Federal Court Tells the Obama Administration to Obey the Law

In a significant victory for basic law and order, a federal court in Wyoming Tuesday affirmed a basic constitutional concept: that the executive branch must comply with laws passed by Congress. Such is the power and unaccountability of the regulatory state that this counts as news.

On Tuesday, federal judge Scott Skavdahl, appointed by President Obama in 2011, ruled that the Department of Interior’s attempted regulation of hydraulic fracturing was illegal. The judge correctly noted that the Energy Policy Act of 2005, passed by Congress and signed into law by President Bush, specifically removed hydraulic fracturing from federal jurisdiction.

This law has left the regulation of the process in the hands of the states, as it has been for decades. Perhaps not surprisingly, since 2005 hydraulic fracturing has boomed, resulting in massive increases in domestic production of oil and gas. This boom has fueled economic growth in related industries, lowered energy prices for businesses and consumers, and made our country much less reliant on foreign countries for our energy supplies.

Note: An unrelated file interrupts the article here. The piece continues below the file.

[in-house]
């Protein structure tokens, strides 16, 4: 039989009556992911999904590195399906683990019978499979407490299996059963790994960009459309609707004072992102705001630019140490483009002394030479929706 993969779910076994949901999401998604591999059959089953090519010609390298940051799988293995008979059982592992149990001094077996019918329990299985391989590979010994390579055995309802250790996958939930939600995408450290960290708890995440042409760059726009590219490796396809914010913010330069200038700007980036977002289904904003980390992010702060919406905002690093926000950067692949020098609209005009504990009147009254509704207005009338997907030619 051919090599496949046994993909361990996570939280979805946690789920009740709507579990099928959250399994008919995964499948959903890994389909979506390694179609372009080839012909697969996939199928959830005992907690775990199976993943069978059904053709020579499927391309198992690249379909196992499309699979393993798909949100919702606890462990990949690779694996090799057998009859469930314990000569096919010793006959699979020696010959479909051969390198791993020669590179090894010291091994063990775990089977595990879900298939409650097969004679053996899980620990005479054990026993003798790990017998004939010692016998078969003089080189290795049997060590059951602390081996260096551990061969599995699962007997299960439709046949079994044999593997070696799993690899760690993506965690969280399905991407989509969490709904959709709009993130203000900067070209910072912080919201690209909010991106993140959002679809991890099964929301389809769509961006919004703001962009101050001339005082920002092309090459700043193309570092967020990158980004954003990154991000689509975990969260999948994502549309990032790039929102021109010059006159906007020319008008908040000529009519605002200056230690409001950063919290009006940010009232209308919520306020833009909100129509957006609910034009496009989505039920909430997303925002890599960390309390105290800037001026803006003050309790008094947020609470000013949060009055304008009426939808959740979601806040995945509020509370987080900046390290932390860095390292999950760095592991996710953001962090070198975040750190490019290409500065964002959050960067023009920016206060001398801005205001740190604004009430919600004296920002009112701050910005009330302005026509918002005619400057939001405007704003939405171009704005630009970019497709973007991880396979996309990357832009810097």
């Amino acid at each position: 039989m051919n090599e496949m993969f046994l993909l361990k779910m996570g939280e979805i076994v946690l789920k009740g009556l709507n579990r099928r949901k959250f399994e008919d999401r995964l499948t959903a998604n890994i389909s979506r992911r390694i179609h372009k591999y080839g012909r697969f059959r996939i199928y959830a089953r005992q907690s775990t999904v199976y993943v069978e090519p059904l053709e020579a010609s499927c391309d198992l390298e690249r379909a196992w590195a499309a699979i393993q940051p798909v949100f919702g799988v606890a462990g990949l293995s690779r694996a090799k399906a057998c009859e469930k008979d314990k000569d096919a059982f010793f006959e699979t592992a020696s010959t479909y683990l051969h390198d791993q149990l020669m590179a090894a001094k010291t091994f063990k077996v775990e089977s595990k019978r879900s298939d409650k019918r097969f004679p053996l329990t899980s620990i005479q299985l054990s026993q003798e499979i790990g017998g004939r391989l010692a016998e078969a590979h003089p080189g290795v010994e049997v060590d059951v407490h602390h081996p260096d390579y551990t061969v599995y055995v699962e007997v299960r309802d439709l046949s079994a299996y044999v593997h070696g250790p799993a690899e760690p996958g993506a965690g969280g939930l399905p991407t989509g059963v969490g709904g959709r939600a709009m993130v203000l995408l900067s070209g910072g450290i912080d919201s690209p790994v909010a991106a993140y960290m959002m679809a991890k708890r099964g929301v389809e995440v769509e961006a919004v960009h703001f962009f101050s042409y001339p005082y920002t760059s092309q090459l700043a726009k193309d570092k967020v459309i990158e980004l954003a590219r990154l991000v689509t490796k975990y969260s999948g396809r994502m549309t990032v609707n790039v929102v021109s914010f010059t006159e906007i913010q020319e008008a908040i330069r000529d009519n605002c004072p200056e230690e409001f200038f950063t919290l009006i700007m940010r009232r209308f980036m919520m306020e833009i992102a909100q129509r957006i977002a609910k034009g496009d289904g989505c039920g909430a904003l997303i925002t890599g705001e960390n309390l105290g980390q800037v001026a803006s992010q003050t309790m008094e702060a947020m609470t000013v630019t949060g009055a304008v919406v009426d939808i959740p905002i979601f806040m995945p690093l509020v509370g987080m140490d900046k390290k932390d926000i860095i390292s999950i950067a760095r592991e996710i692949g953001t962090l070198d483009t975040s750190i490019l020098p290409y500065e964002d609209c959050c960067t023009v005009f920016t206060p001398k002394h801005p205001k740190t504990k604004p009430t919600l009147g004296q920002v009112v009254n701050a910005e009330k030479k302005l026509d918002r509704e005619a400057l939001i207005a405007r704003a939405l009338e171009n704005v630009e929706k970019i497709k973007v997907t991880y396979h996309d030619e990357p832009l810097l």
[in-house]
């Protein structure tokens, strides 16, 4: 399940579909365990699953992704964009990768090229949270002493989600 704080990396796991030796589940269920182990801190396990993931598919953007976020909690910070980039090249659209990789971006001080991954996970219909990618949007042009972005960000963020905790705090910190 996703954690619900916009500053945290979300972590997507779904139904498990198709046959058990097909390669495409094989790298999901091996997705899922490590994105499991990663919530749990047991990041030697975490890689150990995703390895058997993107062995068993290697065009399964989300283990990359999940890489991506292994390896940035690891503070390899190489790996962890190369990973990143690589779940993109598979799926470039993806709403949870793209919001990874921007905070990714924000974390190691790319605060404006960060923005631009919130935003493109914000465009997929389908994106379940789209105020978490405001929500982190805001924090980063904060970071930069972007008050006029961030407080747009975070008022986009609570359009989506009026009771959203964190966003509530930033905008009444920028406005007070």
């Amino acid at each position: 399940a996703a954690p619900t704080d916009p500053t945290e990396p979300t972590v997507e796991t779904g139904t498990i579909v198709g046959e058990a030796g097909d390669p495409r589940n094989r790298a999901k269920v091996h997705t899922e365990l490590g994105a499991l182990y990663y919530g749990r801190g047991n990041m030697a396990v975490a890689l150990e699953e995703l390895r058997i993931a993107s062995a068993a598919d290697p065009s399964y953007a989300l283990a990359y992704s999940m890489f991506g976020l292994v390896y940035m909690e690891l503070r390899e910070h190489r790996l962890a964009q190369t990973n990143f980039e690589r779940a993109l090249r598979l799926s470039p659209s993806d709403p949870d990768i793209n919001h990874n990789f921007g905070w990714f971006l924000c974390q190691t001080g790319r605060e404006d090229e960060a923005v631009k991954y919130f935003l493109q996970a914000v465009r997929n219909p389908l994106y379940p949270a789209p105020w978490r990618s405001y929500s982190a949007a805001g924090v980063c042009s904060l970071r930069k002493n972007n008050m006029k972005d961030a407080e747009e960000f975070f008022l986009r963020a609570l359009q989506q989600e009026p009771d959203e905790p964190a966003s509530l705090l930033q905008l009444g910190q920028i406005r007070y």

Now most Americans would consider those successes a reason to celebrate, but regulators in Washington, DC are a different breed. Instead of celebrating the jobs and economic growth created by the hydraulic fracturing boom, federal regulators have been frantically seeking a way to get around the law to shut it down. Luckily, there seem to still be some judges prepared to stand up to the regulatory state and insist that it stays within the bounds of the law.

This fight is far from over, there remain those insistent that the federal government must regulate hydraulic fracturing out of existence. Their dire warnings have been contradicted more than once by federal government reports finding hydraulic fracture perfectly safe and even environmentally beneficial, but for those intent on regulating, facts need not get in the way. The price of our liberty is eternal vigilance against the regulatory state.